Instead of trying to pedal faster or harder to make up for our weakness, we need to know where to push to generate the greatest return on investment and find others to invest their time and energy in the areas where they are strongest. There are people who are amazing where we are lacking. Finding them and adding them to our teams is a much greater use of our time and resources than trying to become mediocre at doing something we weren’t good at to begin with.

Lastly, I suggest taking time to read Jim Collins’s Good to Great or a current take on it in Gino Wickman’s Traction. Collins uses the example of a flywheel. His proposition is that if we are willing to focus our energy on moving forward the thing(s) we are best at, both personally and as a business, we can build momentum and get the greatest return on investment.

Whether it is a domino, bicycle or flywheel, there are numerous examples of how the most important journey we will embark on is the one where we invest in discovering how we can apply our strengths to a focused area that will generate the greatest impact and return on investment for our time and energy.

We can choose to expend our energy pulling on our own bootstraps—usually out of some sense that we have to do it all by ourselves. If we do, it’s likely that our business will never be more than what we have to offer, and our return on investment will be limited to our own strengths and by our own weaknesses. Or we can choose to start pushing from a position of our greatest strengths, setting our domino, bicycle, flywheel, business in motion, potentially changing the course of our careers.

If you are going to exert all that energy, why not send it in a direction that can create change and foster success? Knowing your strengths can help you identify the kind of strengths you need to find to supplement your business strategy—more on that in the next article.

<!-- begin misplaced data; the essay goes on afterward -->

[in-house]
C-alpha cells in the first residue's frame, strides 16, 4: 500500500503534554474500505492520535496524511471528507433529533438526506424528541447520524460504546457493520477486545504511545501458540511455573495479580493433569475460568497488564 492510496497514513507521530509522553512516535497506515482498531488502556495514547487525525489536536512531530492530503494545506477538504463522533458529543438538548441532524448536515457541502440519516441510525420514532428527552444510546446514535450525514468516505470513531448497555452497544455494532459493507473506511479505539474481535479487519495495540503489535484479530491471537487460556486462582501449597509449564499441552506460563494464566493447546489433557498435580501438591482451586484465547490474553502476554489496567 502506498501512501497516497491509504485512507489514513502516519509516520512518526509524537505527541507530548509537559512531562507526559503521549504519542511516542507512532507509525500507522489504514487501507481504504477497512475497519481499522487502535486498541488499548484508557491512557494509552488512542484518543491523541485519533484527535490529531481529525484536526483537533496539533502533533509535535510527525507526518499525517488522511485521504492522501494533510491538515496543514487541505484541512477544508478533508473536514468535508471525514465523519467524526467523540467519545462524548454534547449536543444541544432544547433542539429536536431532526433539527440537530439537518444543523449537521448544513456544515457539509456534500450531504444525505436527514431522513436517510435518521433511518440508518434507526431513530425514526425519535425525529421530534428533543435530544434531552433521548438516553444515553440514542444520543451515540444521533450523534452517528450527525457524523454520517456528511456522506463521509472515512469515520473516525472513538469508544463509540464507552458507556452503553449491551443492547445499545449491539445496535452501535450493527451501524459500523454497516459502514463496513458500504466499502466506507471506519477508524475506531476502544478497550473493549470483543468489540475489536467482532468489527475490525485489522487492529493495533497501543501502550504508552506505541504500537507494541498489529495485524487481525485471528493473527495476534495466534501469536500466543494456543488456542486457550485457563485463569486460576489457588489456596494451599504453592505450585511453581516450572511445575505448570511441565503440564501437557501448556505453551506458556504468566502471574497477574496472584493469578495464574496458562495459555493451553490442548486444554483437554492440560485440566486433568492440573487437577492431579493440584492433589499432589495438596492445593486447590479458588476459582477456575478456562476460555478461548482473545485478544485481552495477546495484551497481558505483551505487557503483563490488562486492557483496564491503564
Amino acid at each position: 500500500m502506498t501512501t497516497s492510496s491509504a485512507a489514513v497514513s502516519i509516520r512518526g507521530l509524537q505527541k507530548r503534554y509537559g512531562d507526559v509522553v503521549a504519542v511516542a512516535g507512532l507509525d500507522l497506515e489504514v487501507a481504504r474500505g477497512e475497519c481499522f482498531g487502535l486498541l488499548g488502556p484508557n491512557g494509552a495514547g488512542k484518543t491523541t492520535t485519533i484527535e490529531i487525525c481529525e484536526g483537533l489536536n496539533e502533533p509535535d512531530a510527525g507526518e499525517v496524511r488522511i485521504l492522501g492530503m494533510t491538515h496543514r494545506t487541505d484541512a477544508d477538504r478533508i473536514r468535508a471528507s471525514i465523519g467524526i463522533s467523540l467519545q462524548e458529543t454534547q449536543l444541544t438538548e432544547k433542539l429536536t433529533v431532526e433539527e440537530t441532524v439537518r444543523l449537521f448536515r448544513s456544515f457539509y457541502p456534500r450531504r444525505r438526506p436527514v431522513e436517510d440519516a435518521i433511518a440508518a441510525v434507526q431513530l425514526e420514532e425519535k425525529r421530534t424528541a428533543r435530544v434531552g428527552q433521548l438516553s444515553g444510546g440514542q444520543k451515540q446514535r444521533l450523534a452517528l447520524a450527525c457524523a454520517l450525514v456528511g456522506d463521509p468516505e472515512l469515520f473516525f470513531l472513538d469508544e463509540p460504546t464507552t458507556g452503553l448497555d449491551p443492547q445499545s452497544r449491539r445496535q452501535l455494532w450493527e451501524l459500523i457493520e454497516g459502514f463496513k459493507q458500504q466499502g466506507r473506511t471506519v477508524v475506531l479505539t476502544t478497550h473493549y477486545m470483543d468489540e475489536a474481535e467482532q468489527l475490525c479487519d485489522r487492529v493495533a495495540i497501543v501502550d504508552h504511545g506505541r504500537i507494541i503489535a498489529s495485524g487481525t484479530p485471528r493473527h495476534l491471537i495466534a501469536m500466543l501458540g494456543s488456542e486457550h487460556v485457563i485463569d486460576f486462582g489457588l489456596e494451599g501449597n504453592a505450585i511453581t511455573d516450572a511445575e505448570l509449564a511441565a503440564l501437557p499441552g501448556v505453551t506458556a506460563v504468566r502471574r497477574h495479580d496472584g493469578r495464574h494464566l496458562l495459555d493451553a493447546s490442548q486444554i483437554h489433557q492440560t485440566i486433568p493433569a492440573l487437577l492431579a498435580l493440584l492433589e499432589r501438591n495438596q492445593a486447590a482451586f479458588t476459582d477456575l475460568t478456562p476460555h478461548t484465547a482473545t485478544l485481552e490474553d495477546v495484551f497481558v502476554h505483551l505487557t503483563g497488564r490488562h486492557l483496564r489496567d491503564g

Christopher M. White, Managing Partner, Eques, Inc. Read Christopher White’s full executive profile here.

Source: Bootstrapping’s Impossible Promise Part Two: Stop Pulling And Start Pushing

.

Critics:

By: https://valerianfunds.com

How revenue-based financing can support bootstrapping

Let’s say you’ve built your MVP using your existing resources, you have some initial sales and you’re ready to take things to the next level. Venture capital isn’t looking like the best option for you, but you definitely need some working capital.

These circumstances require a smarter method of financing. On top of bootstrapping, companies in the eCommerce, subscription, marketplace and SaaS spaces now have the option to apply for revenue-based financing (RBF) to support their growth.

A type of non-dilutive funding, revenue-based financing is near-instantaneous capital that you repay over time solely as a percentage of your company’s future revenues.

So, what does this mean for you in the early stages of your business? It means you have a source of funding to boost efforts in marketing and sales, without having to give away equity or pay back rigid amounts that you can’t afford.

You get resources to grow further, while ensuring you only make payments that are proportionate to your revenue. For example, founders might choose to use funding to support their inventory or their marketing efforts. 

This is a game changer for founders, and it suddenly means that bootstrapping is a real and accessible option. It means they have another tool in their arsenal for growing a business without turning to less-than-ideal financing methods.